Our initial Fact Friday on this topic dates back to September 2020.
This week's Fact Friday comes to you from a recent opinion piece by Davidson College alum and professor, Issac Bailey in the Charlotte Observer.
Davidson College announced Nov. 7, 2023 that it will keep the Chambers name on its central academic building. Maxwell Chambers was a slave owner whose gift in 1855 may have kept the college from closing. The decision came after lengthy examination into how the school could acknowledge its ties to slavery while also preserving a portion of its history.
Christopher Record/Davidson College
As a Davidson College graduate, former Alumni Association Board member and current professor, I’m proud of Davidson today for setting a path others should follow when trying to earnestly contend with unsavory origins. And I’m sad. And disappointed. I’m proud because the college assigned serious people to examine our relationship to the peculiar institution that was race-based slavery. I’m sad because of what was uncovered.
The college has long believed untrue things about itself. The work by Hilary Green, Davidson’s public historian and James B. Duke Professor of Africana Studies, has now made it untenable to hold fast to those myths. Early in its life, the college was saved by maybe the largest gift in its history (inflation-adjusted) from an enslaver whose donation included five enslaved black people — a man who earned his fortune by foreclosing on plantations and profiting from the sale of human beings. Unlike earlier tales told that denied the college’s role in the Civil War, we now know Davidson sold a factory to the Confederate States of America, which became a Confederate prison camp. The place where I studied, where I work, the place I love, was a direct contributor to a cause meant to advance the idea that people like me were destined by God to be enslaved by white people. We’ve long known early presidents of the college, as well as faculty members and others, were enslavers. It’s just that we are now understanding the full scope of our relationship to slavery. That college trustees entrusted such an assignment to a historian as accomplished as Green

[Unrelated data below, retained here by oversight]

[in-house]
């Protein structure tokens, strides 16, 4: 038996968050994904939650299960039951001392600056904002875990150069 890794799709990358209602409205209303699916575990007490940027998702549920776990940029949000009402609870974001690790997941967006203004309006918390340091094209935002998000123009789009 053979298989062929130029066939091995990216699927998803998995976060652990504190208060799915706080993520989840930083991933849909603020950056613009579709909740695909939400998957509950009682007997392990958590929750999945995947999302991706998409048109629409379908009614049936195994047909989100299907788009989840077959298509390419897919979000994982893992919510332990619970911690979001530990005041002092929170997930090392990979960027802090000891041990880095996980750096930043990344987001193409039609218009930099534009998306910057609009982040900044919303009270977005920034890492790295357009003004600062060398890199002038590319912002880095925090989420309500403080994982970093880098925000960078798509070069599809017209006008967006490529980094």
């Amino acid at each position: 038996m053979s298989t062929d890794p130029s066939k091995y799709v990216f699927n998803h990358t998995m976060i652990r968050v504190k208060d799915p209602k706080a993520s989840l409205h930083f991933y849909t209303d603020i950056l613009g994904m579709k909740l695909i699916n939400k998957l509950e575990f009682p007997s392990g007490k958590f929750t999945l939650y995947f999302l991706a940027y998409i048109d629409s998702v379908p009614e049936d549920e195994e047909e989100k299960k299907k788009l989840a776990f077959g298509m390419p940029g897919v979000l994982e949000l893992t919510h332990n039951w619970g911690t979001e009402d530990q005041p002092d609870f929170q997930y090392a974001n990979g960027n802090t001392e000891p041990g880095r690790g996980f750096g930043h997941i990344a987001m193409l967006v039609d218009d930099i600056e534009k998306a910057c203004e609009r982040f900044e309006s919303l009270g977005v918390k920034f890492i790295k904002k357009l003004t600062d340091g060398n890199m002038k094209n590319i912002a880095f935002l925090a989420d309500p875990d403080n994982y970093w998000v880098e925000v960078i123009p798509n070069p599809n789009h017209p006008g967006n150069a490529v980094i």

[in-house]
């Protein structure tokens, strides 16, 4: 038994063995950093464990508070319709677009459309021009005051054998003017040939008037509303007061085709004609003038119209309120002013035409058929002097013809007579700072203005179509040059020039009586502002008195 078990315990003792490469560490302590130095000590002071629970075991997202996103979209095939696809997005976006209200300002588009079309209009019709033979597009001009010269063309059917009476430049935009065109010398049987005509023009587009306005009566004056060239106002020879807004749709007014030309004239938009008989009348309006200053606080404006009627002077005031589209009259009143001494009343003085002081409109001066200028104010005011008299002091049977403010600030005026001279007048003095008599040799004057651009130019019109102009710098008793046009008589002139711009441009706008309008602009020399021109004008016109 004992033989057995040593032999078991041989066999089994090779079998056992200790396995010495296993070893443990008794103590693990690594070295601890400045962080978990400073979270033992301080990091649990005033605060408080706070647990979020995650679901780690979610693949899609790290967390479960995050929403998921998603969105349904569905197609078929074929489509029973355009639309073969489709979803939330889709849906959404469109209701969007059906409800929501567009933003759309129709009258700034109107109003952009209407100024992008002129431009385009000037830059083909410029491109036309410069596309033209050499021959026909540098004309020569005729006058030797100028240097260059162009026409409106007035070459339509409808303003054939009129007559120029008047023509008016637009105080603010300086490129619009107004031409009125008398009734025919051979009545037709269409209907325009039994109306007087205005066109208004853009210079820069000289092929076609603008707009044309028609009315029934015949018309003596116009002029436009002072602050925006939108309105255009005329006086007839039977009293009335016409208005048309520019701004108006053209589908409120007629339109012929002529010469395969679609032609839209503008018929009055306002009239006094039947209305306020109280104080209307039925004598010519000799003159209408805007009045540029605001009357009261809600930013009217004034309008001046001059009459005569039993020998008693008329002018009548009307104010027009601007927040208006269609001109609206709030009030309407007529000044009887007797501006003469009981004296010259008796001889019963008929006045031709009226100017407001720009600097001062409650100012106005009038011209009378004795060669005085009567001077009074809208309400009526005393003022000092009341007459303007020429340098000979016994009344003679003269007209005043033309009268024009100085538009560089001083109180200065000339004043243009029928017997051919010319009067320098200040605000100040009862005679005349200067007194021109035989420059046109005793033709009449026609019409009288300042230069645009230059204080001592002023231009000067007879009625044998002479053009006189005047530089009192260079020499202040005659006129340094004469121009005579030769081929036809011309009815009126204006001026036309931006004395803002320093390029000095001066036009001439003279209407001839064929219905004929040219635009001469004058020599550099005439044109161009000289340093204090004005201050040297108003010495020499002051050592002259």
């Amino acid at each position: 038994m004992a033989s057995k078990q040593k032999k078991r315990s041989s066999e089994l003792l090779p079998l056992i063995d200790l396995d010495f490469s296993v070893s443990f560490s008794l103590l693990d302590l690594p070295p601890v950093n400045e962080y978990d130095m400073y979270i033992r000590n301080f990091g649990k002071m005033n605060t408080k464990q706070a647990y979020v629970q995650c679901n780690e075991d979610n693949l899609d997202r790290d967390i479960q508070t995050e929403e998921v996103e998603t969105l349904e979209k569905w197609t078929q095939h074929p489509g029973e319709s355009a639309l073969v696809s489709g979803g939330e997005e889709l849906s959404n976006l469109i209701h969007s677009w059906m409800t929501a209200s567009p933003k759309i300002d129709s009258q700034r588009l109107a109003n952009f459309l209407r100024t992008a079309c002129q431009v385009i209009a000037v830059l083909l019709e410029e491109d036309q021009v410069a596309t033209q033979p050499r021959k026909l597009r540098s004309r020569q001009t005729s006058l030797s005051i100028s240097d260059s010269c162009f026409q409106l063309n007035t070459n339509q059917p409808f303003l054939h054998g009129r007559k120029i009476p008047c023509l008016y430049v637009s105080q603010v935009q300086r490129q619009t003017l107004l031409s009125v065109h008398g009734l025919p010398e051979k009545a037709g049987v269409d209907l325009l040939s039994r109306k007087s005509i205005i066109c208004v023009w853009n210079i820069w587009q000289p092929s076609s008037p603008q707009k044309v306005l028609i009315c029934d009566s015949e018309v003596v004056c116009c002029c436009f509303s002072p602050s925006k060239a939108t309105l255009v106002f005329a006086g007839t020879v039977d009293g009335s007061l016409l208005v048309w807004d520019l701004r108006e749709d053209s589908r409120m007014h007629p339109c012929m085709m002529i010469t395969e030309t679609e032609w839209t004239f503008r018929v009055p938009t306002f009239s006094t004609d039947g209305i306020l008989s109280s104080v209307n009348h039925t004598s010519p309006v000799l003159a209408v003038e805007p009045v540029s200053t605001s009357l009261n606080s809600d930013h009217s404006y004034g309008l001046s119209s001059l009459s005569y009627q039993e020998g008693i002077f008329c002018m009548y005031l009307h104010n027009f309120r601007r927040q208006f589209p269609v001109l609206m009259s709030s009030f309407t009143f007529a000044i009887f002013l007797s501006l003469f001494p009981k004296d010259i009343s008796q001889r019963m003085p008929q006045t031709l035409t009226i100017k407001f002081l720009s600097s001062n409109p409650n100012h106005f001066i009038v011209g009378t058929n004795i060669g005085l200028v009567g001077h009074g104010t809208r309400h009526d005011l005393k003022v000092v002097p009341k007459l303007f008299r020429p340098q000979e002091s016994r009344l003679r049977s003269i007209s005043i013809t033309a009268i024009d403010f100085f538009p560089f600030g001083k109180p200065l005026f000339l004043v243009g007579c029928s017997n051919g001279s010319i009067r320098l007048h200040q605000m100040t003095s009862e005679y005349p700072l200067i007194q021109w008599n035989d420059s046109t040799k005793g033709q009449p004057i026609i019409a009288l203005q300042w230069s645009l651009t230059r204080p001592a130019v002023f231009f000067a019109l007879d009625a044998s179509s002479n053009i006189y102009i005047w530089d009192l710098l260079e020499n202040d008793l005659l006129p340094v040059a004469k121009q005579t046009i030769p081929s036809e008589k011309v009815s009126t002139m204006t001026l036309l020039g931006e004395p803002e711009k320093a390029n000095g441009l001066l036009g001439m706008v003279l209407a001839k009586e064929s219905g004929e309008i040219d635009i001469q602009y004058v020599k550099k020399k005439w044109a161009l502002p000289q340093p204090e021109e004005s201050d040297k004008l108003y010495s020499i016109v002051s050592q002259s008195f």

showed it was willing to sincerely reckon with our past.
But I’m disappointed because the man at the center of the darkest part of the college’s history, Maxwell Chambers
, will continue being honored in maybe the most important part of campus. His name will not be removed from the building that serves as the center of academic life. A few years ago, Davidson joined other institutions in reckoning with its past. That led to a commission which documented our connections to slavery. I applauded that decision then. I applaud it today even though I believe not renaming Chambers was a missed opportunity and sends a signal that our commitment to truth-telling is tepid in some areas even though it is bold in many others, including enormously important and impressive steps the college is taking to acknowledge our painful origins and to ensure we will be better for it going forward. I spoke with Erwin Carter, a 1979 Davidson alum, the only Black man who graduated in his class, a result of Davidson’s previous embrace of segregation. He headed up the naming committee. He went into the process convinced Chambers must be renamed. He came out of it convinced the name should remain. “This history isn’t necessarily about Maxwell Chambers,” Carter told me. “Several people, benefactors, presidents, faculty, trustees, so many people at Davidson basically up to the Civil War were very much involved in the institution of slavery. Also, we definitely saw this process as a big opportunity to focus a lot of the attention on education.”
The committee established for the first time a process to determine if a person’s name should be honored on a building, scholarship, or any other way, as well as under what exceptional circumstances a name should be removed. The removal factors include assessing whether keeping the name would interfere with the ability to teach, live or work at the college; if it’s reflective of the college’s historical fabric; how central the offensive behavior was to the namesake’s life; if there is sufficient evidence of the odious conduct; if the name was chosen for reasons not related to that conduct; and can the college tell its full story without the name. “It’s heavy stuff, man,” Carter said. It is. College officials convinced me the process they used to arrive at this decision was ethical and thorough, that Davidson’s push towards substantive racial reconciliation will continue. For that, I’m proud. They didn’t convince me we have to continue honoring Chambers to do so. I know fellow alumni who would have criticized the college had the name been changed, claimed it would have been erasing history. But that would have been a superficial charge. We don’t have to forever honor dishonorable men to be true to our past. The goal is to learn from history, not be beholden to it. Davidson has taken significant steps in the right direction. I just wish we had taken one more.
Issac Bailey is a McClatchy Opinion writer in North and South Carolina.
"I'm proud Davidson examined its ties to slavery, but saddened by the result," by Issac Bailey, Charlotte Observer, November 7, 2023.
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“History is not the past, it is the present. We carry our history with us. We are our history.” - James Baldwin